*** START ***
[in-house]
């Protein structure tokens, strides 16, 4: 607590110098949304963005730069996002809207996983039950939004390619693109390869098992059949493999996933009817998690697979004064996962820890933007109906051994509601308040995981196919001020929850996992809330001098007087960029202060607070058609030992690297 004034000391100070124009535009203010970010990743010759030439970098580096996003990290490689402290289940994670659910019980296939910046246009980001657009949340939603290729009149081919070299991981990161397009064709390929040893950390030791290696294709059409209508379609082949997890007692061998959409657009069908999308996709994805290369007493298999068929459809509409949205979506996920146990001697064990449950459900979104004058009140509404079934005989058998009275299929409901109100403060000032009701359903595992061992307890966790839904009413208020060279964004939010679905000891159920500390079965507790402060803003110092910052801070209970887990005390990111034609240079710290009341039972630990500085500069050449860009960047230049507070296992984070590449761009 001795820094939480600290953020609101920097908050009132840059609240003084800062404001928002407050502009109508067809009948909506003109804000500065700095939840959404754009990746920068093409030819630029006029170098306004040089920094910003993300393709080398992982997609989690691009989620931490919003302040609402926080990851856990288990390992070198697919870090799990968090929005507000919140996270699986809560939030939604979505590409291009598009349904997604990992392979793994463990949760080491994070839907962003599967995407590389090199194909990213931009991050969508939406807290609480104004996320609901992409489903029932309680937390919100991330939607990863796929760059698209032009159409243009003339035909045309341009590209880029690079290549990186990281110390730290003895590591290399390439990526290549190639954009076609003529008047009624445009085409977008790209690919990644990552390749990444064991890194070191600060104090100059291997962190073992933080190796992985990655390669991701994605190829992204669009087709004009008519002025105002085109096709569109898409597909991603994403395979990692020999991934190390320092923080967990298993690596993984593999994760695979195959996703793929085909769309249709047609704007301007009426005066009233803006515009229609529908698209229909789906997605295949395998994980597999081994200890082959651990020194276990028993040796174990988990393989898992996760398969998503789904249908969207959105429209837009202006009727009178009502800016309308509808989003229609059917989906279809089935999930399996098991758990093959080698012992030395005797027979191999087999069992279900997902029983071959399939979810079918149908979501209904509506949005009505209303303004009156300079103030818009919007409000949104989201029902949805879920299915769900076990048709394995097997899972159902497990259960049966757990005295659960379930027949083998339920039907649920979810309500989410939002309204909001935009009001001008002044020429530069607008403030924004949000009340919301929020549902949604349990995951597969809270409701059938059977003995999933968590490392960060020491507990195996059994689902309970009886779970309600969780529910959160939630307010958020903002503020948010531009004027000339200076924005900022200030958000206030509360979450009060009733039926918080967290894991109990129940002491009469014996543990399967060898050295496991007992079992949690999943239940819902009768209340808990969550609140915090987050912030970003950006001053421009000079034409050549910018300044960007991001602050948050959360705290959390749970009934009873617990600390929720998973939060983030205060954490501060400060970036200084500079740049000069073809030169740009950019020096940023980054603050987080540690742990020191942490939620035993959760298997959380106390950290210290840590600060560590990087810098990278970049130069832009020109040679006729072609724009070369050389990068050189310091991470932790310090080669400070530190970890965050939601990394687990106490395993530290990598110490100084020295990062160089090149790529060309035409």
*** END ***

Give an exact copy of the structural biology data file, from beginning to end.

[in-house]
């Protein structure tokens, strides 16, 4: 607590110098949304963005730069996002809207996983039950939004390619693109390869098992059949493999996933009817998690697979004064996962820890933007109906051994509601308040995981196919001020929850996992809330001098007087960029202060607070058609030992690297 004034000391100070124009535009203010970010990743010759030439970098580096996003990290490689402290289940994670659910019980296939910046246009980001657009949340939603290729009149081919070299991981990161397009064709390929040893950390030791290696294709059409209508379609082949997890007692061998959409657009069908999308996709994805290369007493298999068929459809509409949205979506996920146990001697064990449950459900979104004058009140509404079934005989058998009275299929409901109100403060000032009701359903595992061992307890966790839904009413208020060279964004939010679905000891159920500390079965507790402060803003110092910052801070209970887990005390990111034609240079710290009341039972630990500085500069050449860009960047230049507070296992984070590449761009 001795820094939480600290953020609101920097908050009132840059609240003084800062404001928002407050502009109508067809009948909506003109804000500065700095939840959404754009990746920068093409030819630029006029170098306004040089920094910003993300393709080398992982997609989690691009989620931490919003302040609402926080990851856990288990390992070198697919870090799990968090929005507000919140996270699986809560939030939604979505590409291009598009349904997604990992392979793994463990949760080491994070839907962003599967995407590389090199194909990213931009991050969508939406807290609480104004996320609901992409489903029932309680937390919100991330939607990863796929760059698209032009159409243009003339035909045309341009590209880029690079290549990186990281110390730290003895590591290399390439990526290549190639954009076609003529008047009624445009085409977008790209690919990644990552390749990444064991890194070191600060104090100059291997962190073992933080190796992985990655390669991701994605190829992204669009087709004009008519002025105002085109096709569109898409597909991603994403395979990692020999991934190390320092923080967990298993690596993984593999994760695979195959996703793929085909769309249709047609704007301007009426005066009233803006515009229609529908698209229909789906997605295949395998994980597999081994200890082959651990020194276990028993040796174990988990393989898992996760398969998503789904249908969207959105429209837009202006009727009178009502800016309308509808989003229609059917989906279809089935999930399996098991758990093959080698012992030395005797027979191999087999069992279900997902029983071959399939979810079918149908979501209904509506949005009505209303303004009156300079103030818009919007409000949104989201029902949805879920299915769900076990048709394995097997899972159902497990259960049966757990005295659960379930027949083998339920039907649920979810309500989410939002309204909001935009009001001008002044020429530069607008403030924004949000009340919301929020549902949604349990995951597969809270409701059938059977003995999933968590490392960060020491507990195996059994689902309970009886779970309600969780529910959160939630307010958020903002503020948010531009004027000339200076924005900022200030958000206030509360979450009060009733039926918080967290894991109990129940002491009469014996543990399967060898050295496991007992079992949690999943239940819902009768209340808990969550609140915090987050912030970003950006001053421009000079034409050549910018300044960007991001602050948050959360705290959390749970009934009873617990600390929720998973939060983030205060954490501060400060970036200084500079740049000069073809030169740009950019020096940023980054603050987080540690742990020191942490939620035993959760298997959380106390950290210290840590600060560590990087810098990278970049130069832009020109040679006729072609724009070369050389990068050189310091991470932790310090080669400070530190970890965050939601990394687990106490395993530290990598110490100084020295990062160089090149790529060309035409």